Collaboration formed to explore converting emissions into green methanol

Icelandic energy company Landsvirkjun and German investment company PCC SE have agreed to jointly explore the possibility of capturing and utilising carbon emissions that will be used to produce green methanol for ships.

The companies intend to look into capturing and utilising carbon emissions from PCC’s silicon metal plant in northeast Iceland. The emission could then be turned into green methanol that can replace fossil fuels in ships and the industry.

Recently, green methanol has been receiving a lot of attention from the industry as a promising alternative to fossil fuels with the potential to play a key role in decarbonising vessels.

As explained, the production of green methanol requires a renewable carbon source from PCC’s silicon metal plant and renewable power from Landsvirkjun’s power stations.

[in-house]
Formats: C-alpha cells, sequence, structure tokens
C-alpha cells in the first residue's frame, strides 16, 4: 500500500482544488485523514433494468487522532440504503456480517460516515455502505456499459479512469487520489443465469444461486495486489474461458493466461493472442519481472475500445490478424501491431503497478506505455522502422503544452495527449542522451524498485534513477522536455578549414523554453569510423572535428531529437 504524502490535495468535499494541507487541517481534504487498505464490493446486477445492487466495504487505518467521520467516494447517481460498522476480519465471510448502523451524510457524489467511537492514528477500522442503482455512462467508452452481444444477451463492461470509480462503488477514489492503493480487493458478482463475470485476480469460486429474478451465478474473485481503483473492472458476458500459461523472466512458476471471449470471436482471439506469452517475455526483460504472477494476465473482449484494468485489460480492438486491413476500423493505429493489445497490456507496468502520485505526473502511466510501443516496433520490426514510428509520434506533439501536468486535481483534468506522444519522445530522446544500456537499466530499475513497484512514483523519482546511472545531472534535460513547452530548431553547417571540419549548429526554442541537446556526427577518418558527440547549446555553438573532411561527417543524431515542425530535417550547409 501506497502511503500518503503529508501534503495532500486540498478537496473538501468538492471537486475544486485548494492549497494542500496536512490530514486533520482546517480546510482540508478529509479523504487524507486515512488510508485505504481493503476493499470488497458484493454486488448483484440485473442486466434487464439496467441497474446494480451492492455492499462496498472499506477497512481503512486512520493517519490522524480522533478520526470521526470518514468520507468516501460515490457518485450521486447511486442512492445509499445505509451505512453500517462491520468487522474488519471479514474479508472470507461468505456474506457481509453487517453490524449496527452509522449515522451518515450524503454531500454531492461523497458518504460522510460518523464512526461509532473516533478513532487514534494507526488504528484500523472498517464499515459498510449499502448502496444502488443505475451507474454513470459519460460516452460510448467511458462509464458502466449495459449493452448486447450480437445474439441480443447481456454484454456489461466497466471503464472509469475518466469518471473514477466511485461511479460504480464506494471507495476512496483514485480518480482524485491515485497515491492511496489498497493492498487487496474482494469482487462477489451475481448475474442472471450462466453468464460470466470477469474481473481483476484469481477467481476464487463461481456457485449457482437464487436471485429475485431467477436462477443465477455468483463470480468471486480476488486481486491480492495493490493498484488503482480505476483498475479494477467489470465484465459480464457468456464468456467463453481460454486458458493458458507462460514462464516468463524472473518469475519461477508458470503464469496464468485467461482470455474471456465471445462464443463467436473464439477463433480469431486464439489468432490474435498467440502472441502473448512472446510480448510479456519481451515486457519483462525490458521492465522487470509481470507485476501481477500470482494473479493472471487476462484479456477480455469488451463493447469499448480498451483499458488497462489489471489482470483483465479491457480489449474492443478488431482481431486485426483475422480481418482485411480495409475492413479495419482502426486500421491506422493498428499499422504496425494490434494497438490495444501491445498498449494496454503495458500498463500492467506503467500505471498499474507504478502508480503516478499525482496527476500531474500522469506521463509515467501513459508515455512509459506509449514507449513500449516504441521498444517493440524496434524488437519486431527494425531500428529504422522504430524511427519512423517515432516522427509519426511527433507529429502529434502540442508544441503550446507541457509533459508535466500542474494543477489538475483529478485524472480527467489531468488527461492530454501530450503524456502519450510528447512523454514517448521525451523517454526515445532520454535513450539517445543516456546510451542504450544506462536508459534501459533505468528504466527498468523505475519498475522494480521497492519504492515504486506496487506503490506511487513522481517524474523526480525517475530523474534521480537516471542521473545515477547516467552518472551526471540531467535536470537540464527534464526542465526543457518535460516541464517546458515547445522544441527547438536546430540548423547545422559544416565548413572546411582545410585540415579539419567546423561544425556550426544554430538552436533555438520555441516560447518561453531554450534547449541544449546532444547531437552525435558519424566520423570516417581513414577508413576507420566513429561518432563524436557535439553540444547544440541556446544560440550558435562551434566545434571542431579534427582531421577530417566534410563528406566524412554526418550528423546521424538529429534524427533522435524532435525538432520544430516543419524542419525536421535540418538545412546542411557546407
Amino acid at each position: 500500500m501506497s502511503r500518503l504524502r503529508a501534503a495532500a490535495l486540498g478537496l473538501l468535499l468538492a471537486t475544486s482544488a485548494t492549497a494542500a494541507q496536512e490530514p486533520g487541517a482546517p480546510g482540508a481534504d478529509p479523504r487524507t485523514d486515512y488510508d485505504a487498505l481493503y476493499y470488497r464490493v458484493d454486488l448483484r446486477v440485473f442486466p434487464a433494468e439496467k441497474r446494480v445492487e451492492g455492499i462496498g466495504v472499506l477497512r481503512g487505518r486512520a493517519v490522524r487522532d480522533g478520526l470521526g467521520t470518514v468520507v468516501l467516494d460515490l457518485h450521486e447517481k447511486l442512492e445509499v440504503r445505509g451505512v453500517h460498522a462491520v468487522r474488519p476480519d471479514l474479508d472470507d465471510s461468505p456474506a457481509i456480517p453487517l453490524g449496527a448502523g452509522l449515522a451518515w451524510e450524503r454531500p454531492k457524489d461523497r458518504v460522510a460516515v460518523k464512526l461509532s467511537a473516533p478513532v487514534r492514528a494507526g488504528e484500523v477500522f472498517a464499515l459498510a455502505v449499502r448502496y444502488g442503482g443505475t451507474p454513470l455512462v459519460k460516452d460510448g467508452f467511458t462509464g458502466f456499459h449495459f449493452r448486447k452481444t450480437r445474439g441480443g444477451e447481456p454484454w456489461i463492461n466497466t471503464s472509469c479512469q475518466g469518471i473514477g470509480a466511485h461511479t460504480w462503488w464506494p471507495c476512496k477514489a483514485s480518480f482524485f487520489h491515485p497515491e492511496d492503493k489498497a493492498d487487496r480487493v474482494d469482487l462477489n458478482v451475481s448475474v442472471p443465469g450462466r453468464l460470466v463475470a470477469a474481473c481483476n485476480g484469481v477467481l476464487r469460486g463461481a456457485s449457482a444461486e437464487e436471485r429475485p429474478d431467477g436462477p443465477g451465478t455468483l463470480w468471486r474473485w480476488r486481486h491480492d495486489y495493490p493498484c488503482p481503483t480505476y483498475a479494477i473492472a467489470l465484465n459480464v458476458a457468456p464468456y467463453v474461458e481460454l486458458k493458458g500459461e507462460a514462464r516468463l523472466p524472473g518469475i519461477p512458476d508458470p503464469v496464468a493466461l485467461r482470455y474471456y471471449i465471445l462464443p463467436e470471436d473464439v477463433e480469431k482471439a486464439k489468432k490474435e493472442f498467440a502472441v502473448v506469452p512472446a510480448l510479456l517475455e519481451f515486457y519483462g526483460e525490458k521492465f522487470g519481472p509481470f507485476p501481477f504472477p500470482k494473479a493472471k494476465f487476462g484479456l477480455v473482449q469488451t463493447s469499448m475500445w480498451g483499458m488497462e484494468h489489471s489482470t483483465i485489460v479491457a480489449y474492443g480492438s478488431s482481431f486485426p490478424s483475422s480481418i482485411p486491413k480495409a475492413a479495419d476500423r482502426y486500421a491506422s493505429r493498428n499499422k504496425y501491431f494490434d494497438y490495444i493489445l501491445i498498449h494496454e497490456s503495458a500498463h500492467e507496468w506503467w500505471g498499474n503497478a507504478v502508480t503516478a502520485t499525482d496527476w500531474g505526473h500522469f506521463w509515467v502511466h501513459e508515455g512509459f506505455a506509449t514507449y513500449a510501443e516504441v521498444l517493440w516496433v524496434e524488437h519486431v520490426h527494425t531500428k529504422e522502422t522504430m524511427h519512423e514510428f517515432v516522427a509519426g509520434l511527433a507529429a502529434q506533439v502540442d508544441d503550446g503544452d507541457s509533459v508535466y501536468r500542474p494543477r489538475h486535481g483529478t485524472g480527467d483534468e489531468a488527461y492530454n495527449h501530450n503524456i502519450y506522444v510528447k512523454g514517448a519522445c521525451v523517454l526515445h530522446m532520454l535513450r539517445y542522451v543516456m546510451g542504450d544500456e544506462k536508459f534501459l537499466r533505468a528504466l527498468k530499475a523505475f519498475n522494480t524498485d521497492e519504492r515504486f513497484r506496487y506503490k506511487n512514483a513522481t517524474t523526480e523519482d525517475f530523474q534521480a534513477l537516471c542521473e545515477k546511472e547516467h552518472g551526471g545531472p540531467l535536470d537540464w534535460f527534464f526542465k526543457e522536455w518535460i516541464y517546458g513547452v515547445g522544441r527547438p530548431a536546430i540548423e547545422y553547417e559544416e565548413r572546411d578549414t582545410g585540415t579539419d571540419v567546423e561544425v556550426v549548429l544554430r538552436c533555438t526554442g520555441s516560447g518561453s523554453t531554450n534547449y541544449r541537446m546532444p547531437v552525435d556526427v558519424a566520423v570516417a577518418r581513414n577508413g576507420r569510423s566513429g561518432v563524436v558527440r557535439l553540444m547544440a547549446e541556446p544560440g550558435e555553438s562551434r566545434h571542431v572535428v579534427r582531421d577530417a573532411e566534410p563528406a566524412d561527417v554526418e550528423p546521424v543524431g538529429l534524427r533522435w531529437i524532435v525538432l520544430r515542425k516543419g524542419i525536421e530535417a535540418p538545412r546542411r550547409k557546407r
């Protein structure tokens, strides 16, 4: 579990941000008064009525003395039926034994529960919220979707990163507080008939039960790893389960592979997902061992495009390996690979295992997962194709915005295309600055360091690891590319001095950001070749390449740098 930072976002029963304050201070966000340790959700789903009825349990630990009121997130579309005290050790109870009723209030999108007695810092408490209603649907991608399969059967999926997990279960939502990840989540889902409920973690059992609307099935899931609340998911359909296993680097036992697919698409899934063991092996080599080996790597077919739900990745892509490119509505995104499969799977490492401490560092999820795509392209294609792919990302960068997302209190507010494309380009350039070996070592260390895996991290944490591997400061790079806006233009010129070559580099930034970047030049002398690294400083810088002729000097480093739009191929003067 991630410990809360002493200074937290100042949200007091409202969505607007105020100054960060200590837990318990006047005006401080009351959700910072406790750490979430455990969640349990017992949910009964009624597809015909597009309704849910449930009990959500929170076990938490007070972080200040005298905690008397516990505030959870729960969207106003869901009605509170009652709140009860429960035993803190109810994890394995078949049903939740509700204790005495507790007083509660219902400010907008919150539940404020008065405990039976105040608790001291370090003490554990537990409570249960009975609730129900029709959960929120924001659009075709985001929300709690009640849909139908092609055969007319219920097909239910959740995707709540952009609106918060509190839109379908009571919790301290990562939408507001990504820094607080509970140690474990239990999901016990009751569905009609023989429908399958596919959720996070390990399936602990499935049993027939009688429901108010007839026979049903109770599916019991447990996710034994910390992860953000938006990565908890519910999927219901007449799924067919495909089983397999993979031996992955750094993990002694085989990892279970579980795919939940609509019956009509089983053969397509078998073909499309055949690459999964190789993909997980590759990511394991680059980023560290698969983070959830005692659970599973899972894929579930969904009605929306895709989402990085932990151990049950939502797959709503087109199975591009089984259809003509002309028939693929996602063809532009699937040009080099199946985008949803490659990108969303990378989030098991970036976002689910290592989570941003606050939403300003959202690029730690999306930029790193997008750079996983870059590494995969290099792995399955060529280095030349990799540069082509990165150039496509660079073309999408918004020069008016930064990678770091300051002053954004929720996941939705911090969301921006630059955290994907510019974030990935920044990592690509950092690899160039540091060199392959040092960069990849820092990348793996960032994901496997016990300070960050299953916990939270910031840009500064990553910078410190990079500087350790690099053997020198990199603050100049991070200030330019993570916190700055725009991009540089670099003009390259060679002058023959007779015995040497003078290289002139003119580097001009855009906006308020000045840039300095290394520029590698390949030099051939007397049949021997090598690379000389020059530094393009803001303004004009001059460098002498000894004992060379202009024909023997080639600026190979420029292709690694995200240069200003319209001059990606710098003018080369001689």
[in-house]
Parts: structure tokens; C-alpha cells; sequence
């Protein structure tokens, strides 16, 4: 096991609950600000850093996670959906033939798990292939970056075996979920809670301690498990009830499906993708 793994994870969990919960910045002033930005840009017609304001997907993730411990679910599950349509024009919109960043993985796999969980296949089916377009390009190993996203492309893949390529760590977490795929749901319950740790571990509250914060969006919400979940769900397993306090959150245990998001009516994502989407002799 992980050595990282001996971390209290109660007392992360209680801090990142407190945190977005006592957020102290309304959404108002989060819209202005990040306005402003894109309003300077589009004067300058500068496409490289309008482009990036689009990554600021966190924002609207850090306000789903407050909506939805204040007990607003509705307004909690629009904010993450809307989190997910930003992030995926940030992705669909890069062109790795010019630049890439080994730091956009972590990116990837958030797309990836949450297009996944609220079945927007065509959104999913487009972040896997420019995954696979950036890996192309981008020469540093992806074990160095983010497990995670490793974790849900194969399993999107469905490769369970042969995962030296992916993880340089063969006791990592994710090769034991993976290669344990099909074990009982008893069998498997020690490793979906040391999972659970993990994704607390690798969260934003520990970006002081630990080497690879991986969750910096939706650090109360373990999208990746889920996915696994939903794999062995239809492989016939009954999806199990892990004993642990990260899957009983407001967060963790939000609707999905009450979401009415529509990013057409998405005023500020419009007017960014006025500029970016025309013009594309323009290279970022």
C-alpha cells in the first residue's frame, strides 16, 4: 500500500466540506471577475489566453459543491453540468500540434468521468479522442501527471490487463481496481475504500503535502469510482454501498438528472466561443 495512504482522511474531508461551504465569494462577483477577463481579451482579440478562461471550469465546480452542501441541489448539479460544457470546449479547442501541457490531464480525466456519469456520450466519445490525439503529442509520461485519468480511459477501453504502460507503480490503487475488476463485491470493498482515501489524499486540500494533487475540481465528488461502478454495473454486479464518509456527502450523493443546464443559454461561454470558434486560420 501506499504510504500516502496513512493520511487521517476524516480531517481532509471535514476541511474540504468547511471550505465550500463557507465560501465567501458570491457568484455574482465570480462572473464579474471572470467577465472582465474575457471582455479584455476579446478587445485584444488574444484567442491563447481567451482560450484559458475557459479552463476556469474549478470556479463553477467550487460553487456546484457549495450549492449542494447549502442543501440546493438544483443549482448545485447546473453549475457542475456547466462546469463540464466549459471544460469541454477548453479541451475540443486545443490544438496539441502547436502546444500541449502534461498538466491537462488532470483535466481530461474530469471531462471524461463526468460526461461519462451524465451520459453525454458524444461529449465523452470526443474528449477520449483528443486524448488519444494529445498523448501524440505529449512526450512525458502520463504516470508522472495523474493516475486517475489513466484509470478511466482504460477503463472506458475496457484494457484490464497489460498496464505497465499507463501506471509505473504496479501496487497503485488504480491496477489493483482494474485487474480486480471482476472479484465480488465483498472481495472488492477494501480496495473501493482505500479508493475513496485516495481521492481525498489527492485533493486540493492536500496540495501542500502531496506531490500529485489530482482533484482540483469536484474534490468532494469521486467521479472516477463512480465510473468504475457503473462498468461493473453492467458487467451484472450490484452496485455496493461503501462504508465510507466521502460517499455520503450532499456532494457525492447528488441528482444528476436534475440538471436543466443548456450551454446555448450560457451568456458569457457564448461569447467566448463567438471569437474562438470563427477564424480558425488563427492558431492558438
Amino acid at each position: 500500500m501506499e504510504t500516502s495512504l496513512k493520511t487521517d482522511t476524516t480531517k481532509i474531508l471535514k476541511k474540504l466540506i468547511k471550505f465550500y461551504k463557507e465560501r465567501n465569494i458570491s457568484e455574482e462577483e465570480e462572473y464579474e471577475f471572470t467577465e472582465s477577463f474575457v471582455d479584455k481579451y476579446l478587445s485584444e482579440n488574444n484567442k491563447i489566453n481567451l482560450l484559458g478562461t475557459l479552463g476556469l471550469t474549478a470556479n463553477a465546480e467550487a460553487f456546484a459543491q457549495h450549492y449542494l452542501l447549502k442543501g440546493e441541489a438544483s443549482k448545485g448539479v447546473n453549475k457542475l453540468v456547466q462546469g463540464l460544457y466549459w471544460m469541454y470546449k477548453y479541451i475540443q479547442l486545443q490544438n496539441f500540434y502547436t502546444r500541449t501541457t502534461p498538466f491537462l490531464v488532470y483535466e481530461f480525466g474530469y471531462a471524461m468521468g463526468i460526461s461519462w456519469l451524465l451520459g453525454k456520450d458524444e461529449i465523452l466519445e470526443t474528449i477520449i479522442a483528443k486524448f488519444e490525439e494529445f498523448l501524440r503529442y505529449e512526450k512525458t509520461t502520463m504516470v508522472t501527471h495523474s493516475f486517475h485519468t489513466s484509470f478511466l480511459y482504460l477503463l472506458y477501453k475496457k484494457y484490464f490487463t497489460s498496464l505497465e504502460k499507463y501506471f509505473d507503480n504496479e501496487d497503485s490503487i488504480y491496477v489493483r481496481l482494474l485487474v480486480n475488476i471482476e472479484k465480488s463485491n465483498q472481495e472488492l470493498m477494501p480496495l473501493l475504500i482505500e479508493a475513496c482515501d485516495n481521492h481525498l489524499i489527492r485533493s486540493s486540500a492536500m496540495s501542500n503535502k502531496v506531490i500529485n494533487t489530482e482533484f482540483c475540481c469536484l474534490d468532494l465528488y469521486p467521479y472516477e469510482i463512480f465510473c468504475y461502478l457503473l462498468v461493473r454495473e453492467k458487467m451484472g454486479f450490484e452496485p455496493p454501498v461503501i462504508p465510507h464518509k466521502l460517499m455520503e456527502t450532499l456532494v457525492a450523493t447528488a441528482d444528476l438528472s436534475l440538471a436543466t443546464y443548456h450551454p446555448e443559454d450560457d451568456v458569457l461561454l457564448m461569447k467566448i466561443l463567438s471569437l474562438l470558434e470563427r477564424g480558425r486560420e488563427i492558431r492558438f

The process of methanol synthesis requires the input of pure carbon dioxide and hydrogen from water electrolysis, with the only by-product being oxygen and water.

Turning carbon dioxide from waste into a valuable resource by utilising and producing fuel for industries will help mitigate climate change and the transition to a circular economy, the companies stated.

PCC SE aims for their silicon metal plant at Húsavík to become carbon neutral by replacing fossil carbon reductants in their production with renewable alternatives.

According to the company, the plant at Bakki emits about 150,000 tonnes of carbon dioxide annually due to the nature of the chemical reaction that reduces quartzite (SiO2) with a carbon reductant to produce silicon metal.

Catching and utilising the emitted renewable carbon to produce green methanol would improve the carbon footprint of ships and industry utilising such fuel and on top improve the carbon footprint of PCC’s silicon metal plant beyond carbon neutrality.


Tags: Landsvirkjun, Methanol, PCC SE, Ships
Share with your friends